Wednesday, March 30, 2011

Western Dressage - What's Old, What's New

Having now spent way too many hours searching Google, I'm going to fall back on my faulty memory.

What's Old:  dressage and western riding sprang from the same roots and then occasionally held hands. The Spanish system of training went to the Southwest with the missionaries and continued in what is now known as the Vaquero tradition. The same horses and systems went to Europe - records in Vienna refer to a Spanish Riding School in 1572. The Spanish rode light, agile horses that could move fast on the battlefield and heavy horses were becoming obsolete. Later artillery would make the highly trained Spanish horses useless and their flashier moves would become only for the parade grounds and for exhibitions, but the horses of the Moors were battle horses. Today dressage still looks to the Spanish Riding School of Vienna as the caretaker of classical dressage. In the Western Hemisphere the vaqueros continued to pass on the system and apply it to ranch work. In Europe the same thing happened in Spain and Portugal. The ranch horses trained in these traditions look very similar, but not at all like the western horse in breed shows today.

Sunday, March 27, 2011

The "Next Big Thing"

For years I've had the line under my signature "dressage for the performance horse" hoping to pick up the occasional western rider who took to heart Lynn Palm and others who talked about the need for basics. It didn't work. Then I was looking for someone with more glue and less age than I had to restart my mustang, who had a bit too long vacation after his first 30 days. My choice was a trainer nearby who is known for doing lots of preliminary groundwork because this is where I felt the holes were in the horse's preparation and I didn't have a pen to work him in. To my surprise the trainer was looking for someone to give him dressage lessons. It seems he had been to an expo, seen the demos by Etian, and met Dr. Robert Miller. He liked what he saw, but he was even more impressed when Dr. Miller told him if he wanted to know what the next BIG THING in the horse world was going to be it was "Western Dressage."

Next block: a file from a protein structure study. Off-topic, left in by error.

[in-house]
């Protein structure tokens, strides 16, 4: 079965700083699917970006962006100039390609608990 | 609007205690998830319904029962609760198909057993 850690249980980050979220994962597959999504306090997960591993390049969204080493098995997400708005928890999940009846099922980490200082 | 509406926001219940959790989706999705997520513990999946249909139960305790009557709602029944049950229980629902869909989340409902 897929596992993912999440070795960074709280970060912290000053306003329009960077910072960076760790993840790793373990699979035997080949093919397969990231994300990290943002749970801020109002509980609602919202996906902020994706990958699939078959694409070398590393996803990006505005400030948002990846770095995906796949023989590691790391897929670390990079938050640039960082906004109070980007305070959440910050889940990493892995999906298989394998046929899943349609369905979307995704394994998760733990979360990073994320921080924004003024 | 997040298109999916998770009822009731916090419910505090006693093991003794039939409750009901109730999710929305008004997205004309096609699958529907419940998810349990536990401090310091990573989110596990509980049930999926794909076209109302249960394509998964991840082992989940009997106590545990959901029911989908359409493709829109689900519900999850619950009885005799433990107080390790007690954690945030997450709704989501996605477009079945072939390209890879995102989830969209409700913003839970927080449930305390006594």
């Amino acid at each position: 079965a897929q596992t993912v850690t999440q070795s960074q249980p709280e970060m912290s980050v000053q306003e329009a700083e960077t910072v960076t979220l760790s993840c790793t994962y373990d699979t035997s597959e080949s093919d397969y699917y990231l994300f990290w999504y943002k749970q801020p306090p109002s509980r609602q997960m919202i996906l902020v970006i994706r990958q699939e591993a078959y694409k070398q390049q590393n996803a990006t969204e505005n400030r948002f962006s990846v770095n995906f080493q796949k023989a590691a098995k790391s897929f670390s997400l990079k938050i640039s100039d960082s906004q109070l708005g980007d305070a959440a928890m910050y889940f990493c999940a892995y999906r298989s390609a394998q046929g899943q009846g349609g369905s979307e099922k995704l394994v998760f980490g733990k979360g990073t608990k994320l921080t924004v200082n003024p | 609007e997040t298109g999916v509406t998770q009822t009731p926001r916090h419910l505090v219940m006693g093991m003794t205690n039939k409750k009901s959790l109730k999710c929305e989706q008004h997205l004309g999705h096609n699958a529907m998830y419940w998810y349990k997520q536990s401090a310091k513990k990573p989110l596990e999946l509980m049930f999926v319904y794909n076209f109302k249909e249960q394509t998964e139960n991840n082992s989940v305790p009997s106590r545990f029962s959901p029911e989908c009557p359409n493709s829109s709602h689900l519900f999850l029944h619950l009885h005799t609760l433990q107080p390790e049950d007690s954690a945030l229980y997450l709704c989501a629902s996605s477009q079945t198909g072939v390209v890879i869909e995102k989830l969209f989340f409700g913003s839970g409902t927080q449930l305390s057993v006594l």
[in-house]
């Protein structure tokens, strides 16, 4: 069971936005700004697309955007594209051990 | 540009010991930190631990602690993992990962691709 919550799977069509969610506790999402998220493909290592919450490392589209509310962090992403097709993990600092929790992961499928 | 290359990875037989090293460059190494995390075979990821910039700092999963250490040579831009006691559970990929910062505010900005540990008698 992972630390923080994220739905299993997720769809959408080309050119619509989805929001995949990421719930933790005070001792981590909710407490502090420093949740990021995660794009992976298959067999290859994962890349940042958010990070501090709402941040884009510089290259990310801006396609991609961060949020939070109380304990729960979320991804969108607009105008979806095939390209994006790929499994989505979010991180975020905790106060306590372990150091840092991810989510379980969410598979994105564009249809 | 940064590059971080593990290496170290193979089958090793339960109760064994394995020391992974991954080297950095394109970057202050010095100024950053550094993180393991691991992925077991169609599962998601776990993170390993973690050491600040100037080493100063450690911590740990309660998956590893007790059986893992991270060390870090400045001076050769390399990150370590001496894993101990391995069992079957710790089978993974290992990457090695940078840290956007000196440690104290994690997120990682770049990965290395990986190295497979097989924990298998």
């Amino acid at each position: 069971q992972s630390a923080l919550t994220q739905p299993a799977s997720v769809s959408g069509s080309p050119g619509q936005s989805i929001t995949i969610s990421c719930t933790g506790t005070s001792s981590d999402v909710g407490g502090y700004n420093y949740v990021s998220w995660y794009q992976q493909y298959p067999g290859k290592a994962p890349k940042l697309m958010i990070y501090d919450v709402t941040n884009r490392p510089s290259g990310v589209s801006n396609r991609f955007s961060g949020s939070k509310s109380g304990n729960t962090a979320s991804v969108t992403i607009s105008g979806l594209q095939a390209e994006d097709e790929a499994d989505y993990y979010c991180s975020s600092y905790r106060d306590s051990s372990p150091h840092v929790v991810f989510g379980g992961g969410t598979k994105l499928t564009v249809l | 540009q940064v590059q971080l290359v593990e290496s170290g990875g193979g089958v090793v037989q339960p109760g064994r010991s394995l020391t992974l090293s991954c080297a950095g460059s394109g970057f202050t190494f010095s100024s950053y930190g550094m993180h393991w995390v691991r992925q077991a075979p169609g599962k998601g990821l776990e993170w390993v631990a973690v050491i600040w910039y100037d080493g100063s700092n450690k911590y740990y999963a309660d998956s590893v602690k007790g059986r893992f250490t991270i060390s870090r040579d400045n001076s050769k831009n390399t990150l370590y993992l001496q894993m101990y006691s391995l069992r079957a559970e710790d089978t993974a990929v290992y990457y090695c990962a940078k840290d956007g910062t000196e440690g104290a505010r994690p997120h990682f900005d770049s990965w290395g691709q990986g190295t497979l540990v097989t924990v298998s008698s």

So the lessons have begun. More about that later. First I had to find out what "Western Dressage" was. It isn't just a movement to do dressage moves on a horse with western tack.  Dr. Miller, Etian and Jack Brainard want a competition with an organization behind it like the USDF or the NRHA. The first step was to get rules, tests and judges, which they mostly borrowed from the USEF.  Then they got the classes recognized for Morgans by the USEF. Now they are starting a publicity campaign to encourage people to  use the tests at dressage shows, breed shows, wherever a USEF dressage judge might already be on the grounds. This is all a bit different from what I had envisioned.

If you do a search on YouTube there are several good and not so good videos. There is a thread on the Chronicle of the Horse Dressage Forum that has several interesting points of view. However for better or for worse, I think this will take off. The romance of the cowboy life will blend with the classical ideal of the willing dance partner into a dream of the best of both worlds.

 Like most innovations, it's so old it's new again.

Next: What's old, what's new, and where do we begin.

For more information about Western Dressage go to